It rained for four days; with another 4 days following after the 2 day break in the weather we dropped whatever other project we were working on and decided to embark on Rediviva’s first voyage.
No matter how big or small the trip might be you always plan ahead. My task, my beloved task as first mate, is to pull out the charts. I’ve so missed doing this! Together, Garrett and I check the weather and tides. Monday was going to be our perfect window. Light and variable winds, tide moving with us at high noon giving us until 3 o’clock before it switches around and works against us, partial clouds, and available crew.
So where are we going?
I have to give my mother credit. She is a match maker weaving all kinds of relationships. Even growing up she’d find me friends, I know that sounds like I was a lame kid and had trouble making friends but my mom loves meeting people, with no concern for age, and finding out their story and interests then hooking them up with other people interested in similar things generating conversation, knowledge, and mutual benefits. It’s a bit of a gift. Back to this story, my mom is in a book club and knows this lovely woman who has a private dock on the Napa River. She made the introduction.
Sunday, the day before, Garrett and I took the kayaks from the dock out to the river entrance to get our bearings. We pointed out landmarks, yellow tree and gazebo mark the half way point and the Italian gondola marks our turn in. After feeling confident about the surroundings it was time to figure distance and if we had enough time between tides to pilot Rediviva with only a dinghy lashed to her side and a 4 horsepower outboard. Making passage plans and researching all options is one of my favorite things. To me it’s like math, there’s always an answer. I found the journey to be about 5 nautical miles and even traveling at 2 knots we’d have plenty of time before the tide switched. Garrett, as captain, has the task of safety and making fast everything on deck. As I stowed and bungeed all below deck, Garrett set up our emergency anchors and fueled up the outboard. He rigged up a bridle for the bow and one for the stern and attached the anchor rode. This was just in case we lost power or steerage and needed to halt the boat.
The captain, seeing all was good, pushed us out of the slip. Tyler and Tiffany, our old neighbors in the boatyard, were our crew. Tiffany helped me film and Tyler was in charge of propulsion.
The four of us worked so well together there was definitely talk of becoming a solid crew in the future, operating a 100ft tall ship charter company. Harebrained Sailors! That’s a dream for another time perhaps 🙂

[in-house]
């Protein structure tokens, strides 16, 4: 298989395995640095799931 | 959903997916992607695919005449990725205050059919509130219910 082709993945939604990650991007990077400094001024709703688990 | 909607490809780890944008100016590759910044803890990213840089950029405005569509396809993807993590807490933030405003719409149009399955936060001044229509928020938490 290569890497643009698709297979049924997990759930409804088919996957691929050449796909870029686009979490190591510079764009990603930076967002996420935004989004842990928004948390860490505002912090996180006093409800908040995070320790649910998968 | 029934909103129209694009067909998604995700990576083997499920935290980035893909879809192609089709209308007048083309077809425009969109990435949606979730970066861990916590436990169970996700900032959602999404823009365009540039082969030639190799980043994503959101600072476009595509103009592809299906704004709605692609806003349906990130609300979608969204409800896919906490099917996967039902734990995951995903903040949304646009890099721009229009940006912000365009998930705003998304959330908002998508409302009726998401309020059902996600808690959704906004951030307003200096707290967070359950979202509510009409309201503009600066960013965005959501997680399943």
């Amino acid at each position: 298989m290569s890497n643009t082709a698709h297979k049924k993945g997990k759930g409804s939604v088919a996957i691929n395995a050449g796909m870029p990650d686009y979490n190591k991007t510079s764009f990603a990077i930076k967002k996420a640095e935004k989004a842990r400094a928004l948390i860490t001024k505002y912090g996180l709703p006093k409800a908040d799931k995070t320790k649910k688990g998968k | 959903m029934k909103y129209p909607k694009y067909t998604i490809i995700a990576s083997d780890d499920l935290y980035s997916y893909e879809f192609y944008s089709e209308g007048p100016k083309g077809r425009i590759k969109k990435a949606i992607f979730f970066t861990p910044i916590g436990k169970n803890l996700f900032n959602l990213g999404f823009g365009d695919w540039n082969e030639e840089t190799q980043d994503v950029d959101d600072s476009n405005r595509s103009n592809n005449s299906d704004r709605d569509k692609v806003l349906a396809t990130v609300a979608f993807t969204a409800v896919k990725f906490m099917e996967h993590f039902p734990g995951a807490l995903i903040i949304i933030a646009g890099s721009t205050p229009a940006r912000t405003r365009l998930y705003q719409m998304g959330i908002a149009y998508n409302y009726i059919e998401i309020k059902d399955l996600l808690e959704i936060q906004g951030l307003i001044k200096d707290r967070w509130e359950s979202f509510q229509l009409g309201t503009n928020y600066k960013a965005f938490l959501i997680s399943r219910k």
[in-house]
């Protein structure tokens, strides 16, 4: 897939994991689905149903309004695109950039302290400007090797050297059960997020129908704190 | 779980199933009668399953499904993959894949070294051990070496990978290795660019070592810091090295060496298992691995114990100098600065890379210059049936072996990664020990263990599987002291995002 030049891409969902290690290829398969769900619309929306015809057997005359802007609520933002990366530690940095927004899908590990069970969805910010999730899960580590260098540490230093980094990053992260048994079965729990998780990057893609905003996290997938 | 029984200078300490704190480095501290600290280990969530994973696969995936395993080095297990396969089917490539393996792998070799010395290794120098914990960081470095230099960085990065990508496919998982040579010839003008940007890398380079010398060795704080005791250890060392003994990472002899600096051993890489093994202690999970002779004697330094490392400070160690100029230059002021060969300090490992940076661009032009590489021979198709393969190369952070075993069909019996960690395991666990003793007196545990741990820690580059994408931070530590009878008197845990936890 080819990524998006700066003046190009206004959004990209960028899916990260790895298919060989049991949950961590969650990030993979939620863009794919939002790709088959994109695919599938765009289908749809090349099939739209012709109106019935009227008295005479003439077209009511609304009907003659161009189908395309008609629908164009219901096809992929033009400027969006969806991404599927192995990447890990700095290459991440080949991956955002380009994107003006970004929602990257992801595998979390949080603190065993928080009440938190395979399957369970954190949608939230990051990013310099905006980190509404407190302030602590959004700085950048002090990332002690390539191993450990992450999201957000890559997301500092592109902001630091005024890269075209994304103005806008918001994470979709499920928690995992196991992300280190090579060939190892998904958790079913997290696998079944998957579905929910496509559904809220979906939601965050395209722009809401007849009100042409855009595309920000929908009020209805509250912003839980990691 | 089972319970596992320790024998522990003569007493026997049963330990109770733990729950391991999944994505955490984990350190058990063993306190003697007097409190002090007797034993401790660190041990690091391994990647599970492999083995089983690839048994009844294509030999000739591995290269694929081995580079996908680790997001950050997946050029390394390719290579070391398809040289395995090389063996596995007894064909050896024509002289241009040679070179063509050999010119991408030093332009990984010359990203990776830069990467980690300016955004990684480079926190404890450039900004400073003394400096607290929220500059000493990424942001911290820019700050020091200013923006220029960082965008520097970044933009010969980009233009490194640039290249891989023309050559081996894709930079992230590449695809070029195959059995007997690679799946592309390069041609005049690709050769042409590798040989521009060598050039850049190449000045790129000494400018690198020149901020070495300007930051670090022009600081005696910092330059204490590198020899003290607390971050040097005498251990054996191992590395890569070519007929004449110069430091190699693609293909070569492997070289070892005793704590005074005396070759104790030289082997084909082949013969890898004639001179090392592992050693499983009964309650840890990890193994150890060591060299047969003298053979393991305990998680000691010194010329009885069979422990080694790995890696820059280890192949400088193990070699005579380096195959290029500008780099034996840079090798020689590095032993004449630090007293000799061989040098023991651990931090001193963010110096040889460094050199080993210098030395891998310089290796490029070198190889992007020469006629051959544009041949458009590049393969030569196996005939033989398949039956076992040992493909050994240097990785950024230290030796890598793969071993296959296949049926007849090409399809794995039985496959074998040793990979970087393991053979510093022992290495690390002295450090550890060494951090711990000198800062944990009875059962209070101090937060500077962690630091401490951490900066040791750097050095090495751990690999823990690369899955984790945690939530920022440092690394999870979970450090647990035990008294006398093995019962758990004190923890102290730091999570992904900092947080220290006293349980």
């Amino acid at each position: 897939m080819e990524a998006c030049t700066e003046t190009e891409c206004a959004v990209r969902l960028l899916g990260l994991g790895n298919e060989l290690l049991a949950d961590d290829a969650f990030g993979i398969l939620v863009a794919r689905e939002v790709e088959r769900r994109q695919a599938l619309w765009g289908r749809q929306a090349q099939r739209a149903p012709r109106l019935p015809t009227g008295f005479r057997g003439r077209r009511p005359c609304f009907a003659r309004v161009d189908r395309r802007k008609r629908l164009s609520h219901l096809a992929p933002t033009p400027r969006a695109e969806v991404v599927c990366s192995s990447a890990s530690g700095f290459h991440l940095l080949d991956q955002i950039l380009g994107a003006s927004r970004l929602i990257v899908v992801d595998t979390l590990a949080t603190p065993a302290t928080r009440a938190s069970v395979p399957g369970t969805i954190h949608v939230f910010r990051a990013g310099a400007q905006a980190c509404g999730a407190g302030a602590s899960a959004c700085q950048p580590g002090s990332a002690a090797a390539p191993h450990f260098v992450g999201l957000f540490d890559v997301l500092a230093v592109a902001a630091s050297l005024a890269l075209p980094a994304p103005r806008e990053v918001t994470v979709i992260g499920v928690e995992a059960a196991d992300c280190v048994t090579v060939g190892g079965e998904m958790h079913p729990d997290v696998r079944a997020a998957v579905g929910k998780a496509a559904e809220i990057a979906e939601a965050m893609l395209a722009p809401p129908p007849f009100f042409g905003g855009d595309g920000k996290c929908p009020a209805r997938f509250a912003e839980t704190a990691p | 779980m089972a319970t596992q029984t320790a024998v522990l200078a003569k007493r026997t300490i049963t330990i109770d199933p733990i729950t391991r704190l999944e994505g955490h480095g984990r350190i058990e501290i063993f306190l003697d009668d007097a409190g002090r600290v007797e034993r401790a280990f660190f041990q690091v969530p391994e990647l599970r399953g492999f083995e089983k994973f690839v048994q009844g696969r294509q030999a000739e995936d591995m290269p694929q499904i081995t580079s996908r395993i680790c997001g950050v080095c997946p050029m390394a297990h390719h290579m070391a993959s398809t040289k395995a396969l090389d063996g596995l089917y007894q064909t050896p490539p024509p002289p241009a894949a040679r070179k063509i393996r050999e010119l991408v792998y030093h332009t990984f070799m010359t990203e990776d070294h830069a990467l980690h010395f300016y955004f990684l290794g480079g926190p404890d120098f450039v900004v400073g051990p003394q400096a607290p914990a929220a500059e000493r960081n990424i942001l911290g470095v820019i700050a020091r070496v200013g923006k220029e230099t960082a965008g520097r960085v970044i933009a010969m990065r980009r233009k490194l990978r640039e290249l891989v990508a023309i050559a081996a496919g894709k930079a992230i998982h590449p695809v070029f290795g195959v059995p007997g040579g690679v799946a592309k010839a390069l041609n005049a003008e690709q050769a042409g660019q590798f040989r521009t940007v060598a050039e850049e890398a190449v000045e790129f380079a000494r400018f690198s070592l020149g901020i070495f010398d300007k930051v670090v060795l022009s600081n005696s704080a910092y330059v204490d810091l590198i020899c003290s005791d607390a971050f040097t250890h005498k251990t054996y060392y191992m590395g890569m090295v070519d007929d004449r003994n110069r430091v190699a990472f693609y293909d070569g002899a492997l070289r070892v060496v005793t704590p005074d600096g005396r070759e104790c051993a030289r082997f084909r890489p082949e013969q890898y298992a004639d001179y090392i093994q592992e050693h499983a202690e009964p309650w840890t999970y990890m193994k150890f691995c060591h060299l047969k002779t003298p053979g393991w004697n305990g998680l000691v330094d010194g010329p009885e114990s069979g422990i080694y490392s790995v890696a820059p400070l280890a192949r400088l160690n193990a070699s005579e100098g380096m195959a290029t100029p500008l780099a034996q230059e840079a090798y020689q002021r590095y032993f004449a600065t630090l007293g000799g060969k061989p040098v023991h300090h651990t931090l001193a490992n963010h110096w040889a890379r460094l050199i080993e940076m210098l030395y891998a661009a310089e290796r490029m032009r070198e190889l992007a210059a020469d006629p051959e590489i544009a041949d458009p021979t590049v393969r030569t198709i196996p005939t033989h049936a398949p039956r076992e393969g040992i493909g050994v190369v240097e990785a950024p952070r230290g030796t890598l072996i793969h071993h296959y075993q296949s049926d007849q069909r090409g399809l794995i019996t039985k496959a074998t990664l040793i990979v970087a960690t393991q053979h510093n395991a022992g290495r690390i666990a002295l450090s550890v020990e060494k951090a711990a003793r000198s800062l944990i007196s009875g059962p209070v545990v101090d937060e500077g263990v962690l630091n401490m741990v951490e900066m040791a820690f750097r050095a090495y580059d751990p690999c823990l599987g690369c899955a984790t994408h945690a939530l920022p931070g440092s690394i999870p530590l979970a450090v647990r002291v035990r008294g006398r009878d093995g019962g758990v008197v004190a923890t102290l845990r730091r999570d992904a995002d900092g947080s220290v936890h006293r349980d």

This movement marks a new chapter. We are out of the Napa Marina. When we launched the boat and got the slip it was understood that we couldn’t live aboard and couldn’t do any major work. This was okay as we needed a spot to keep the boat but eventually would present a problem as there is still so much work to be done. We could work on the engine and a few interior things but there’d be a point we’d need to look for another space because the table saw and sanders counted as major work.
Thanks to my mom’s extrovert personality and the hospitality of a stranger, we had a private dock to now call home. It was a wonderful day. The sun came out more than we were expecting and with plenty of beer and awesome crew there’s no place I’d rather be. At one point we turned the outboard down to a “high idle” so the trip wouldn’t end. There were shouts from the shore line, fishermen and homeowners, “what a pretty boat,” “sweet boat,” and our favorite “honey, look at that!”
All too quickly we passed our landmarks.
Garrett leaned into me and said, “You’re going to take her in.”
I about yelled but it came out a squeak. I steered the entire way but had no idea Garrett was going to let me dock the boat! There was a time Garrett ran around and did everything on the boat. I don’t know if it was because he wanted to save me the trouble or didn’t want to scare me away. It might’ve also been because I didn’t speak up and say I wanted to learn but that’s changing. I want to be apart of this project and this boat not just the bank or galley wench. I found a love for hand steering and navigating. I drool over charts and am exhilarated by the tender movement of the ship as I push or pull the tiller. I’ve docked only two boats in my history and about a total of 4 times so it was a big honor to guide Rediviva into her slip.
The day had perfect conditions and with no wind to speak of we docked in slow motion, just about as easy as I could have it.
The one concern with this dock was that it’s only 25 feet long. Rediviva overhangs by 10 feet. It didn’t appear as ridiculous as we thought it might. Since her stern has that recurve to the transom she looks “as cute as a button.”
Now it was time to feed and drench the crew in libations!
Successful passage to Port Davenport